Wednesday, October 26, 2011

Maryland seeks to reform early childhood education

Learning academies, focus on low-income families among initiatives

Maryland is one of 35 states, along with Washington, D.C., to apply for some of the $500 million available for the Race to the Top - Early Learning Challenge, which will require states to reform their education and development programs for children from birth to age 5.

Among the 10 proposed projects in Maryland’s application are 24 local early childhood councils, creating a “breakthrough” center for early childhood development that would promote successful programs in Title I schools (those with high numbers of low-income students), and establishing “early learning” academies for teachers working in pre-kindergarten through the second grade. Conforming to the Challenge’s goals, the state also says it will track data and progress related to their early childhood programs.

Last year, the state won $250 million from the federal government to reform its public school systems. That grant, also under the Race to the Top reform program, required teacher evaluations to be based more on quantifiable methods such as test scores, and focused on incentivizing top principals to turn around low-performing schools. A pilot of the controversial new teacher evaluations is under way this year in school systems in Baltimore city, and Baltimore, Charles, Kent, Prince George's, Queen Anne's and St. Mary's counties.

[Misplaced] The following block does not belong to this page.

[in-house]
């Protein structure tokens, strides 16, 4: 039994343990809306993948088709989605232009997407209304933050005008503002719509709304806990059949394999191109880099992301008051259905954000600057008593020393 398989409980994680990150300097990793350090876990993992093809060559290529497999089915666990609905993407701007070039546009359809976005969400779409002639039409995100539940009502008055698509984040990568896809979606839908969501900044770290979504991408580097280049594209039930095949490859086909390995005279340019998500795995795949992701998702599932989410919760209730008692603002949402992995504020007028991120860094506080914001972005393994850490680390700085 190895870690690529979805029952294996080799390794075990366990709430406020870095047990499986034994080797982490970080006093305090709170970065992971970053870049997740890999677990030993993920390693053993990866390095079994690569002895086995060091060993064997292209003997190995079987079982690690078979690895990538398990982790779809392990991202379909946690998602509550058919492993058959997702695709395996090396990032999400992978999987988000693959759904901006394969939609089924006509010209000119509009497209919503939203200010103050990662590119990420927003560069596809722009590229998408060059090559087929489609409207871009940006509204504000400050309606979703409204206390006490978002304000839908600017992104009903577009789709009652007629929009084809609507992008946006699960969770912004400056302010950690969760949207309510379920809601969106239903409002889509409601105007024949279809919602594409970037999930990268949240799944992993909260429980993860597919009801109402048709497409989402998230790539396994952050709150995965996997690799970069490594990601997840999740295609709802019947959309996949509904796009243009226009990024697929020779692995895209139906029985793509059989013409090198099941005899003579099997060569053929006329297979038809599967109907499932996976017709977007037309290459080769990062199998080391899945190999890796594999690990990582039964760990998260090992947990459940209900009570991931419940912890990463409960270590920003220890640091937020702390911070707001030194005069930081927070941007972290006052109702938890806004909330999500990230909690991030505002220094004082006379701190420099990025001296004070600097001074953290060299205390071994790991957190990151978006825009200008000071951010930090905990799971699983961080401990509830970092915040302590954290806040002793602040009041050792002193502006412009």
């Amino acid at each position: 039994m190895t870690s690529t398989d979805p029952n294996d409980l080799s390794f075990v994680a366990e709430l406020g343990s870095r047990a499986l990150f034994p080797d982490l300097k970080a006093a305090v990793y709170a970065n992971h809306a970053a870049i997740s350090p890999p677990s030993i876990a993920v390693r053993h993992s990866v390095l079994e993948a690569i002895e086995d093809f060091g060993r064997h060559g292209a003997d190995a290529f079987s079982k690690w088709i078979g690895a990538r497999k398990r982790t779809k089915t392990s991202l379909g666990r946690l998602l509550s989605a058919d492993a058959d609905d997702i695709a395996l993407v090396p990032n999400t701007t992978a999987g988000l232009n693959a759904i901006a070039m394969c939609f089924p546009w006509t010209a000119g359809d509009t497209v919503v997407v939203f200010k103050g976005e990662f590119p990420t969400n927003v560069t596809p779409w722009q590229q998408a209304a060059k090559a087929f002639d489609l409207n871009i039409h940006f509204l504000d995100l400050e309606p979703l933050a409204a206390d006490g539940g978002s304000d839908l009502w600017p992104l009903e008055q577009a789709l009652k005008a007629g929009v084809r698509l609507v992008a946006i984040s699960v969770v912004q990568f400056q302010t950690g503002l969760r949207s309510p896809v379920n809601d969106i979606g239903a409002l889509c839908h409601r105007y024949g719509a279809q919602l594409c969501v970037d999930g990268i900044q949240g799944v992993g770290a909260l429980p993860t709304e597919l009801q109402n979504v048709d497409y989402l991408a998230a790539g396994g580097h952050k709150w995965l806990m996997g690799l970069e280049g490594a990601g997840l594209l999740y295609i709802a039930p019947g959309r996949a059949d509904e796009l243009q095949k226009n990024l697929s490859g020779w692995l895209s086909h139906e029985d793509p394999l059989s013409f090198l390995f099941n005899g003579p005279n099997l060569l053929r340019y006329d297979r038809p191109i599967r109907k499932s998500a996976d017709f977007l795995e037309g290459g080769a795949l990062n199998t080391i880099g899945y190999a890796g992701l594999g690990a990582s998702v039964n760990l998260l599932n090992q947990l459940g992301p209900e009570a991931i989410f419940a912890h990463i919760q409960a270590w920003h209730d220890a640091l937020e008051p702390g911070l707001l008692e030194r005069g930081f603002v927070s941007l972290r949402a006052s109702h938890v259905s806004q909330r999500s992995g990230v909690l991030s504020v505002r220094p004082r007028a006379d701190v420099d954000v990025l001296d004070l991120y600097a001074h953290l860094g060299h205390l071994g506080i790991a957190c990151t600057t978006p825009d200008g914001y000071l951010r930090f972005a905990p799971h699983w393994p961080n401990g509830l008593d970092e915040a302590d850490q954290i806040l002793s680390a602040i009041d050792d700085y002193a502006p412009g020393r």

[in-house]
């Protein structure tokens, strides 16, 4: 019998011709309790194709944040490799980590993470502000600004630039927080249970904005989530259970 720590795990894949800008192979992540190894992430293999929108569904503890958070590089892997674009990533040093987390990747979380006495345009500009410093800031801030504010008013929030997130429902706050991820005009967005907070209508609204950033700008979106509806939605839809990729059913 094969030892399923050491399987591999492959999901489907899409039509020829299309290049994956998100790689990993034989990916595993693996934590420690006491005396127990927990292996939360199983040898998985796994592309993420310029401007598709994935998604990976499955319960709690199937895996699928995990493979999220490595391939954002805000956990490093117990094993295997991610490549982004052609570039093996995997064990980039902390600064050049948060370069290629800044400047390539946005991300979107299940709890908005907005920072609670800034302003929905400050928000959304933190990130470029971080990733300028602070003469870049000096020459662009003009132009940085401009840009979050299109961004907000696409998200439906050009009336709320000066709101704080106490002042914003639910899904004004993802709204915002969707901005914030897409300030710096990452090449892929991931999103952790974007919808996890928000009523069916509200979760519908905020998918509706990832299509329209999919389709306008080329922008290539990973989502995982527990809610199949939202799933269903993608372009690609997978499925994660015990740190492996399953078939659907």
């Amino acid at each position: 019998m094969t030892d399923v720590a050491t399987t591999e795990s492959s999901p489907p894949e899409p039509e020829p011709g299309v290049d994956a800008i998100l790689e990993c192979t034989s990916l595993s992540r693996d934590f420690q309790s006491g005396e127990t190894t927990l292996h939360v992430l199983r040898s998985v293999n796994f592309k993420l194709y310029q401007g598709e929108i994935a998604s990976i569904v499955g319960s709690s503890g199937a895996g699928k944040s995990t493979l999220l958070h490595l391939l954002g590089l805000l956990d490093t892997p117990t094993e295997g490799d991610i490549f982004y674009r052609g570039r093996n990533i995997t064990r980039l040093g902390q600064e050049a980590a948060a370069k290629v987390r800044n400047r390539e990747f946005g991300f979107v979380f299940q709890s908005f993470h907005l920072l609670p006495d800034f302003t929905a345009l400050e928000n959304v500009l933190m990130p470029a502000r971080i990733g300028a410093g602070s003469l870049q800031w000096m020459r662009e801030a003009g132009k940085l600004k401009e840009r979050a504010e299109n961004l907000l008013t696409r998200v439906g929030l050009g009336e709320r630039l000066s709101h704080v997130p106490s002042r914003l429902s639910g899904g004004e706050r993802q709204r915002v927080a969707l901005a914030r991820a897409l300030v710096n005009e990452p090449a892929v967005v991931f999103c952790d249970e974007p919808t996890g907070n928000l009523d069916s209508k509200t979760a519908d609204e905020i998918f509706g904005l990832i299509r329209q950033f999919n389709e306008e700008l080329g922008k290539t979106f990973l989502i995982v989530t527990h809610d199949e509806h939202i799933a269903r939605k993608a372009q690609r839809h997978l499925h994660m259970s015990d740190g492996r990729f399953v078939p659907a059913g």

The state draws on last year’s successful Race to the Top application in its proposal for the Early Learning Challenge. In the executive summary of its Early Learning Challenge application, the state wrote: “If awarded, Maryland would create a seamless Birth to Grade 12 reform agenda.”

Montgomery County Public Schools was one of two systems, along with Frederick schools, that declined to endorse the state’s Race to the Top application last year — in large part because it was concerned its professional evaluation system would be scrapped.

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